Just in case I wasn't already in awe of the scientific progress made during my own lifetime, Lauren Submitterated (it's a verb now) this video showing the mind-blowing numbers of asteroids that have been discovered since 1980. Created by Scott Manley—and with some very lovely music, I might add—the video shows new discoveries in white, then changes their color to reflect position in relation to the inner solar system. Earth crossers are red. Earth approachers are yellow. All others are green.
Manley's included a lot of good information about what the patterns of where and when new asteroids appear in the video tell us about astronomy over over the last 30 years.
Notice now the pattern of discovery follows the Earth around its orbit, most discoveries are made in the region directly opposite the Sun. You'll also notice some clusters of discoveries on the line between Earth and Jupiter, these are the result of surveys looking for Jovian moons. Similar clusters of discoveries can be tied to the other outer planets, but those are not visible in this video.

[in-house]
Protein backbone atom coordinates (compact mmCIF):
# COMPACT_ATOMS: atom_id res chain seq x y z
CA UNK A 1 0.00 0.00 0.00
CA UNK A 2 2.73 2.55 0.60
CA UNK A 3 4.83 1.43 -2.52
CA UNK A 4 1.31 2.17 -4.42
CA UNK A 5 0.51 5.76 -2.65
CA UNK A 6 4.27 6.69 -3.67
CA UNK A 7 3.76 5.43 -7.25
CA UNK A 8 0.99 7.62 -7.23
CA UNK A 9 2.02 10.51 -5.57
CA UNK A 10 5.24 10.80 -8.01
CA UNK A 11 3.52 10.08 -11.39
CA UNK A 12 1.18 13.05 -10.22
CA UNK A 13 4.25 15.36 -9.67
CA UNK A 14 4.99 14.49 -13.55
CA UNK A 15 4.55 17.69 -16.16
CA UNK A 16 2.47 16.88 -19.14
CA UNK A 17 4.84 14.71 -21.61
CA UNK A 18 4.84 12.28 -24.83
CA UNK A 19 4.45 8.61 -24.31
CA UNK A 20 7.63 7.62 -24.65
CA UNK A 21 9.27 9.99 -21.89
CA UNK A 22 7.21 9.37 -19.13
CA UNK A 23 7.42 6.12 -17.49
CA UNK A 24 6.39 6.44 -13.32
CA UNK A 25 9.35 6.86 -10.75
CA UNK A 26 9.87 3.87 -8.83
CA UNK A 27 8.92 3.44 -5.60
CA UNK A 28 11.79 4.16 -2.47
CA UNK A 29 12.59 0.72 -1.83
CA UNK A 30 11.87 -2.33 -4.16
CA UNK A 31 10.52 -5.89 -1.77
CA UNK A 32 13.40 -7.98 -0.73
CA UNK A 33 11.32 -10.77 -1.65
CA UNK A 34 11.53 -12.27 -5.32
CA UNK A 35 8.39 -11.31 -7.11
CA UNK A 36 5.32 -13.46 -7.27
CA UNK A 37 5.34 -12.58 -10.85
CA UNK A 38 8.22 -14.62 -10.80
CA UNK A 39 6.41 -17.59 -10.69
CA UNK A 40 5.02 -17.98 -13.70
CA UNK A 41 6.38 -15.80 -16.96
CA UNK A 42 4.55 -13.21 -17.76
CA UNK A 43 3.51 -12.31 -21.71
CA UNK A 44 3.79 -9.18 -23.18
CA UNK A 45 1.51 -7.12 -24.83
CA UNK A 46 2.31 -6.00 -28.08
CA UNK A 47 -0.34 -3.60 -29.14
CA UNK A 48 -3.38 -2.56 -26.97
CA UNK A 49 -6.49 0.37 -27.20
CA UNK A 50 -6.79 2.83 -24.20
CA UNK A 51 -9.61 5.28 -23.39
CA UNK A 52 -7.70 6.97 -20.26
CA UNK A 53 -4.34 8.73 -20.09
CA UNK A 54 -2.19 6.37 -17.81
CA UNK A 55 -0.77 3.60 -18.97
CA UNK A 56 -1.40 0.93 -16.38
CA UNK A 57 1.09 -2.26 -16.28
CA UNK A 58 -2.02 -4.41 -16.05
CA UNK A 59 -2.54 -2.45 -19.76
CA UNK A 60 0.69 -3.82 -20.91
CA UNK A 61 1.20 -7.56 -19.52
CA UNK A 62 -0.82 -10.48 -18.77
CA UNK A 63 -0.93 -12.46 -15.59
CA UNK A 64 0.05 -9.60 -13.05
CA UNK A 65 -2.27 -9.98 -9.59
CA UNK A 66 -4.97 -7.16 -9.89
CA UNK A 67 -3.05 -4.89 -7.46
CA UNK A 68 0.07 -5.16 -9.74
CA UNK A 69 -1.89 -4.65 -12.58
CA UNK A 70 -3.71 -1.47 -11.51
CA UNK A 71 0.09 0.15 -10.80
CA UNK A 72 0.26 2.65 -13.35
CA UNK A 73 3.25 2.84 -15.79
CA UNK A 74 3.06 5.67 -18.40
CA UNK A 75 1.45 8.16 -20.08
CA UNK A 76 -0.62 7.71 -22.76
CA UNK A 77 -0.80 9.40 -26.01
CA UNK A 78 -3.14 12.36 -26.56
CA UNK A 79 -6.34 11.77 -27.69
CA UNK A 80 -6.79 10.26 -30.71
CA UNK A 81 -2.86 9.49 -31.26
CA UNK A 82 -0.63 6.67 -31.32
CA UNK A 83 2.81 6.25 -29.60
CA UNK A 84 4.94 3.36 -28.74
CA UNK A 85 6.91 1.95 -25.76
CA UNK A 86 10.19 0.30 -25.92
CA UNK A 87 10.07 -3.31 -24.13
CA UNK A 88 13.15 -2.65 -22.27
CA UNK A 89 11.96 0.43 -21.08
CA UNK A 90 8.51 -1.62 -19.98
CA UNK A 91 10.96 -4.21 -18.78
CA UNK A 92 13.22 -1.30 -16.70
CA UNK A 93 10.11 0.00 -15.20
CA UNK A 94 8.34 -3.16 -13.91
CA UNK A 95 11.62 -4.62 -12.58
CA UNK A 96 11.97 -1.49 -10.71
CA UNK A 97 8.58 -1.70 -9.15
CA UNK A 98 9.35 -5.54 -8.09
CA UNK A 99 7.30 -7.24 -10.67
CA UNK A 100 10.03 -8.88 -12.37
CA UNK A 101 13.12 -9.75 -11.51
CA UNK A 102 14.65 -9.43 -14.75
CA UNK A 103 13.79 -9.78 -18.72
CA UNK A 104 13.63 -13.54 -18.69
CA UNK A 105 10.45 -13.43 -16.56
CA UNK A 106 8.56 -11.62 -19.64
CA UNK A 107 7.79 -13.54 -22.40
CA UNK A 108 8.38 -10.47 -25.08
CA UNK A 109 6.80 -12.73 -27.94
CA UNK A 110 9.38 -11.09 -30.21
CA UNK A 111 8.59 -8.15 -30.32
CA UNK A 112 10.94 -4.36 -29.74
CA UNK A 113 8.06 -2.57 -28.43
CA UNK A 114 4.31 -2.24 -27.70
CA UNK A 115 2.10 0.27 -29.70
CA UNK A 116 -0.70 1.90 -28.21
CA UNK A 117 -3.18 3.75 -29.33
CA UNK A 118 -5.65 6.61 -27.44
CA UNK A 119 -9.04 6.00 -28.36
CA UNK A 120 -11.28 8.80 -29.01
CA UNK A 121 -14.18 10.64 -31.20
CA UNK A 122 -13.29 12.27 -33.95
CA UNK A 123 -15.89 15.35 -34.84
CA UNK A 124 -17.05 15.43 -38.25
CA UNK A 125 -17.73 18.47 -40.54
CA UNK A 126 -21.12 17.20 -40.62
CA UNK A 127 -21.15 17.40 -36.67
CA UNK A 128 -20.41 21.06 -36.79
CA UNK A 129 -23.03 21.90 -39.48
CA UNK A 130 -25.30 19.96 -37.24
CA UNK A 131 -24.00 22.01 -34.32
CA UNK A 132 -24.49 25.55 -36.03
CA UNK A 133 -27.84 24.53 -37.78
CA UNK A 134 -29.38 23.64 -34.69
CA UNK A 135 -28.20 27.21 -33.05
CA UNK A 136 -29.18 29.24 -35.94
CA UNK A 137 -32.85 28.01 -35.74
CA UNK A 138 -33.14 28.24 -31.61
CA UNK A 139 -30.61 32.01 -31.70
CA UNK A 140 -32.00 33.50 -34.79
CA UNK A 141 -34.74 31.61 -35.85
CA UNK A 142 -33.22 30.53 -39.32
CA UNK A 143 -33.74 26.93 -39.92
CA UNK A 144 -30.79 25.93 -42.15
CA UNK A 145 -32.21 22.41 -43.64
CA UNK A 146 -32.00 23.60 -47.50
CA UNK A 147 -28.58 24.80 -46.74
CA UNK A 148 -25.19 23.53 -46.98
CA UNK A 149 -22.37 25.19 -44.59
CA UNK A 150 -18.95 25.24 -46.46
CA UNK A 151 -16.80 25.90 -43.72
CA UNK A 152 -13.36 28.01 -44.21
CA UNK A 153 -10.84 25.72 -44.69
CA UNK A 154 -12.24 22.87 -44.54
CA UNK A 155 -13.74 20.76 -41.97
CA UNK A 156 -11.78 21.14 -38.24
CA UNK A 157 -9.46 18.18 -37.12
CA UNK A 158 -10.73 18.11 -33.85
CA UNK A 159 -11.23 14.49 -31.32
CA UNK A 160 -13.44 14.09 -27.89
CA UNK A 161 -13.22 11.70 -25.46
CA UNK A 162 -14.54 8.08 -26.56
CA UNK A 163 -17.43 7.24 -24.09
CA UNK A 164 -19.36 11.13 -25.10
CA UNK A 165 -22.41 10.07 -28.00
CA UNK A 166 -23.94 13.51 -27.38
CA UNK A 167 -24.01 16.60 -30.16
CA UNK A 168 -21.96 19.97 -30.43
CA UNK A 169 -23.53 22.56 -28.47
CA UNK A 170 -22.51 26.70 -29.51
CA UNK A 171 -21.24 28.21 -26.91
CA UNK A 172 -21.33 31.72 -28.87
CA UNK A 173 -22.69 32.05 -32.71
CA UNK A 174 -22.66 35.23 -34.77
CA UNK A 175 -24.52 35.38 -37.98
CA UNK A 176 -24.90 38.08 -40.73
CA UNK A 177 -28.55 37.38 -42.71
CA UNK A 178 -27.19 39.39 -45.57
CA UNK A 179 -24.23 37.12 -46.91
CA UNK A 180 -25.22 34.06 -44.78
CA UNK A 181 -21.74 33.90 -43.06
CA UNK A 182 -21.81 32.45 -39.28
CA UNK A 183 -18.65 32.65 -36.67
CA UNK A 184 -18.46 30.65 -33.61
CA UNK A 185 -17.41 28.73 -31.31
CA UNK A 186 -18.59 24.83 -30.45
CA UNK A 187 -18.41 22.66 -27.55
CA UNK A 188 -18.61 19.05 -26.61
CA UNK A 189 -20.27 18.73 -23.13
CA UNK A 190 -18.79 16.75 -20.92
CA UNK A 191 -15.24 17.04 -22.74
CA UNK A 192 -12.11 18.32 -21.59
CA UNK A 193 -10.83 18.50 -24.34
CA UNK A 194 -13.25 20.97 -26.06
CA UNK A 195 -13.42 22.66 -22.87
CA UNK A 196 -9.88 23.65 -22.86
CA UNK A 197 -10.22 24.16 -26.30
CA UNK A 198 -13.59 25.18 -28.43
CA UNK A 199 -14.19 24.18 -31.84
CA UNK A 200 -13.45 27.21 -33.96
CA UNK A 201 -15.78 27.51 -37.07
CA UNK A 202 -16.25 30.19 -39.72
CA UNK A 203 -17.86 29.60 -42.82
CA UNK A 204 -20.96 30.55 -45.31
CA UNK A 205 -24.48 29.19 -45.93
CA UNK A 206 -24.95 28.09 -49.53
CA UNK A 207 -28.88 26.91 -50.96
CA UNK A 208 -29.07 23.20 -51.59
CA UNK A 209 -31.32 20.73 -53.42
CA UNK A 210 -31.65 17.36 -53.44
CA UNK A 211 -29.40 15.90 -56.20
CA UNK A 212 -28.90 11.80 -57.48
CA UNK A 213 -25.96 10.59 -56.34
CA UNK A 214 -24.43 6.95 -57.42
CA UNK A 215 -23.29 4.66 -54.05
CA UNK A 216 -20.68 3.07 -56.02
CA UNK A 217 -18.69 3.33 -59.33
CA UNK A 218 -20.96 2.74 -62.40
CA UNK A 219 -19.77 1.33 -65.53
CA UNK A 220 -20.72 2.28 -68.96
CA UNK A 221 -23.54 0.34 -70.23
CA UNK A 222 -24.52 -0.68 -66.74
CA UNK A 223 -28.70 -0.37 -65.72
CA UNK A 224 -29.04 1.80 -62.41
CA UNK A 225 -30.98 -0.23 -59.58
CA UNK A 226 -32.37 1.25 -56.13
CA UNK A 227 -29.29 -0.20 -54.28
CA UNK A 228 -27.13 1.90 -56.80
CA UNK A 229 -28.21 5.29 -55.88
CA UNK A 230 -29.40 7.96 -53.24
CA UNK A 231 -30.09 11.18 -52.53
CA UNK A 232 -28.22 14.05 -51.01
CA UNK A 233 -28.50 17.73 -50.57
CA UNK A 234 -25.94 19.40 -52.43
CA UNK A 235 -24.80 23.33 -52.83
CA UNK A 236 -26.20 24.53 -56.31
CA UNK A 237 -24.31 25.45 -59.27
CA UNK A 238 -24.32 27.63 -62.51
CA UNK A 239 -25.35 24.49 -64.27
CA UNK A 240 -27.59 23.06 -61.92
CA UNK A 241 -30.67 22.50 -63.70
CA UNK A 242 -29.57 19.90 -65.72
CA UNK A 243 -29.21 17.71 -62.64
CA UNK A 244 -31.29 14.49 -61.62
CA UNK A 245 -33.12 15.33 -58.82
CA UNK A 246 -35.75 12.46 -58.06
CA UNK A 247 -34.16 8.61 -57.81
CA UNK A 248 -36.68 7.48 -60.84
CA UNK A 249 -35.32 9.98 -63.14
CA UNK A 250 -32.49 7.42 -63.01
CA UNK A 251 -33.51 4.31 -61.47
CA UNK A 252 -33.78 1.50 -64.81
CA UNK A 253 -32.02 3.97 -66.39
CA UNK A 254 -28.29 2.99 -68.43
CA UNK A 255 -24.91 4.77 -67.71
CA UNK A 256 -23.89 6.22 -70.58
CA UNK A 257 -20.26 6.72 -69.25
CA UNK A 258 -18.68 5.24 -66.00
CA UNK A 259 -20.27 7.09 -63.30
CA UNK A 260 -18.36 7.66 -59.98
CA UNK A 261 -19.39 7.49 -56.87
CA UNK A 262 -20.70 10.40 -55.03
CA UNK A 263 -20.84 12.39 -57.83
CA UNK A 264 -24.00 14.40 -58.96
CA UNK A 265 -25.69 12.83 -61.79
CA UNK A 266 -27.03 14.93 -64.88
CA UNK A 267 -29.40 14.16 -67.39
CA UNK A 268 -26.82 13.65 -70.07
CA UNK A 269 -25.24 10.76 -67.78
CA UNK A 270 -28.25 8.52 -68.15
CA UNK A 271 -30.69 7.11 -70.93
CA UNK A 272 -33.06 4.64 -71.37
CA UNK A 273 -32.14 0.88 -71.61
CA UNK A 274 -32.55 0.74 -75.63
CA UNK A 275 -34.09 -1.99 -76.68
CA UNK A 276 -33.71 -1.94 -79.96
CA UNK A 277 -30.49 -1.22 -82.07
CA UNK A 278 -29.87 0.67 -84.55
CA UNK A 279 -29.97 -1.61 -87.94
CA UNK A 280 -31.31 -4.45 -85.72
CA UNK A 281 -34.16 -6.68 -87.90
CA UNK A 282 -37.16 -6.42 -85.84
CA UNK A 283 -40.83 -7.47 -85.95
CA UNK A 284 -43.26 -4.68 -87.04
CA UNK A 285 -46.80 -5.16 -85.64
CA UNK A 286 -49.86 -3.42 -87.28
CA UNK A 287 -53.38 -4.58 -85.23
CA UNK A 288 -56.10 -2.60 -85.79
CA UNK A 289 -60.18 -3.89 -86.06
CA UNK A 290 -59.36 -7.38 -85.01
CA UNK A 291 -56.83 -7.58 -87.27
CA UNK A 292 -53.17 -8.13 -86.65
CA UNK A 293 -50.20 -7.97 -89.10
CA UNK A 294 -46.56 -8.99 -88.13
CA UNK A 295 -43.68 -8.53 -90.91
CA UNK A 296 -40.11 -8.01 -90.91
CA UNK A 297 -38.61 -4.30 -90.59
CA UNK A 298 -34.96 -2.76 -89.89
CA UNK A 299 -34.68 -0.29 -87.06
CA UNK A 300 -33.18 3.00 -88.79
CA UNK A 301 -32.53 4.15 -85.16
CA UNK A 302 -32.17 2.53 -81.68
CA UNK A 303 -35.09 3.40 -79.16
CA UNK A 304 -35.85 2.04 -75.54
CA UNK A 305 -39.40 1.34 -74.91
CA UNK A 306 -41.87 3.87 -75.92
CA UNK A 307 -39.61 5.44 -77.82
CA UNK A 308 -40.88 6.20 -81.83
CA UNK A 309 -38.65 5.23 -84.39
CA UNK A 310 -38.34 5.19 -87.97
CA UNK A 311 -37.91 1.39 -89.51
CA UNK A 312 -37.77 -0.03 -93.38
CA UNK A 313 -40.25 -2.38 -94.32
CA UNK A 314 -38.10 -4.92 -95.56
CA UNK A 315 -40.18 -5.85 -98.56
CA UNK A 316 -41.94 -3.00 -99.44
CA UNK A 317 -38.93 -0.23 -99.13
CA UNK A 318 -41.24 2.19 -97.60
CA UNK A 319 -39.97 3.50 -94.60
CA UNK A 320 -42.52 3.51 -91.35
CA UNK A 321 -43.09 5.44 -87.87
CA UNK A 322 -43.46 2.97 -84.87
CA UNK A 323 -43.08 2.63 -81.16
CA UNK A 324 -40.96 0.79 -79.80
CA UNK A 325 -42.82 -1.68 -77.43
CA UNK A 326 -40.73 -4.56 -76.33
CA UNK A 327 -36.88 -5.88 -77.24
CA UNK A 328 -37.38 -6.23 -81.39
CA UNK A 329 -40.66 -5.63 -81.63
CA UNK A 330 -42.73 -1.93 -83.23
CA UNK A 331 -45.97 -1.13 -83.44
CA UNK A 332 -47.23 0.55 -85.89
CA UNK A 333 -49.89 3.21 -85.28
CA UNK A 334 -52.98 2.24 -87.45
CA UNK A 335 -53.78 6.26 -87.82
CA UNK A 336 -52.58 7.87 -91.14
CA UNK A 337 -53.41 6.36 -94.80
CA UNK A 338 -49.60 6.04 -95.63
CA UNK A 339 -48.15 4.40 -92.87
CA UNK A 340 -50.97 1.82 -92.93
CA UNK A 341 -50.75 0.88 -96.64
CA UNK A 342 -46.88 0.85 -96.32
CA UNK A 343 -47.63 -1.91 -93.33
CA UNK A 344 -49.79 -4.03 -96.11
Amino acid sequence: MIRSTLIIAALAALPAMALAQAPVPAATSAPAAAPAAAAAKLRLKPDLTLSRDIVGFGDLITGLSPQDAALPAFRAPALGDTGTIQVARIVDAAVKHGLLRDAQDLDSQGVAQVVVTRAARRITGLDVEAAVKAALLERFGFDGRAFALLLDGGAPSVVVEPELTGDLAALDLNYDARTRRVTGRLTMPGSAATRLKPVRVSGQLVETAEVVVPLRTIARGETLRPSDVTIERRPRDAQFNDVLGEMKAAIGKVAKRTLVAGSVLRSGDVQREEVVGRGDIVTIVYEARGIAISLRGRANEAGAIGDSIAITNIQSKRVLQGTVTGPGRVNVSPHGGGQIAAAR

As the video moves into the mid 1990's we see much higher discovery rates as automated sky scanning systems come online. Most of the surveys are imaging the sky directly opposite the sun and you'll see a region of high discovery rates aligned in this manner.
At the beginning of 2010 a new discovery pattern becomes evident, with discovery zones in a line perpendicular to the Sun-Earth vector. These new observations are the result of the WISE (Widefield Infrared Survey Explorer) which is a space mission that's tasked with imaging the entire sky in infrared wavelengths.
Maggie Koerth-Baker is the science editor at BoingBoing.net. She writes a monthly column for The New York Times Magazine and is the author of Before the Lights Go Out, a book about electricity, infrastructure, and the future of energy. You can find Maggie on Twitter and Facebook.